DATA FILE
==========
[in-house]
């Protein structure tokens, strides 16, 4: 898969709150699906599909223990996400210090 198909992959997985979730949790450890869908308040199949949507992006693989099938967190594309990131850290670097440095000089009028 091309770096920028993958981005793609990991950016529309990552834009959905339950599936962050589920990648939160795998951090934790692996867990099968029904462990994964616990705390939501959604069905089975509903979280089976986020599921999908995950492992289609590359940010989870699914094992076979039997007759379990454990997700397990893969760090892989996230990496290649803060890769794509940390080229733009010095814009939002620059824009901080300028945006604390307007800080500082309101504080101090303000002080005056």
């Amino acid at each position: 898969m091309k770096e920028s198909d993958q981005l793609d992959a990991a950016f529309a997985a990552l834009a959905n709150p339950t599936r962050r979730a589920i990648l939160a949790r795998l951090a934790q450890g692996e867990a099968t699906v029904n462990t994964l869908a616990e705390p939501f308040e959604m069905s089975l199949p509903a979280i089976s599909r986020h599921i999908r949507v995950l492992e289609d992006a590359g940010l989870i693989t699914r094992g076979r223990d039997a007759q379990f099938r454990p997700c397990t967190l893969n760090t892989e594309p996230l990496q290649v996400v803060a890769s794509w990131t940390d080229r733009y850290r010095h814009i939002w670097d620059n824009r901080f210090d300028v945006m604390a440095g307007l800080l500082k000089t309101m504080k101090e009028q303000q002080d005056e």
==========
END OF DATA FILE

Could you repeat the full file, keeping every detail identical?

[in-house]
């Protein structure tokens, strides 16, 4: 898969709150699906599909223990996400210090 198909992959997985979730949790450890869908308040199949949507992006693989099938967190594309990131850290670097440095000089009028 091309770096920028993958981005793609990991950016529309990552834009959905339950599936962050589920990648939160795998951090934790692996867990099968029904462990994964616990705390939501959604069905089975509903979280089976986020599921999908995950492992289609590359940010989870699914094992076979039997007759379990454990997700397990893969760090892989996230990496290649803060890769794509940390080229733009010095814009939002620059824009901080300028945006604390307007800080500082309101504080101090303000002080005056």
């Amino acid at each position: 898969m091309k770096e920028s198909d993958q981005l793609d992959a990991a950016f529309a997985a990552l834009a959905n709150p339950t599936r962050r979730a589920i990648l939160a949790r795998l951090a934790q450890g692996e867990a099968t699906v029904n462990t994964l869908a616990e705390p939501f308040e959604m069905s089975l199949p509903a979280i089976s599909r986020h599921i999908r949507v995950l492992e289609d992006a590359g940010l989870i693989t699914r094992g076979r223990d039997a007759q379990f099938r454990p997700c397990t967190l893969n760090t892989e594309p996230l990496q290649v996400v803060a890769s794509w990131t940390d080229r733009y850290r010095h814009i939002w670097d620059n824009r901080f210090d300028v945006m604390a440095g307007l800080l500082k000089t309101m504080k101090e009028q303000q002080d005056e």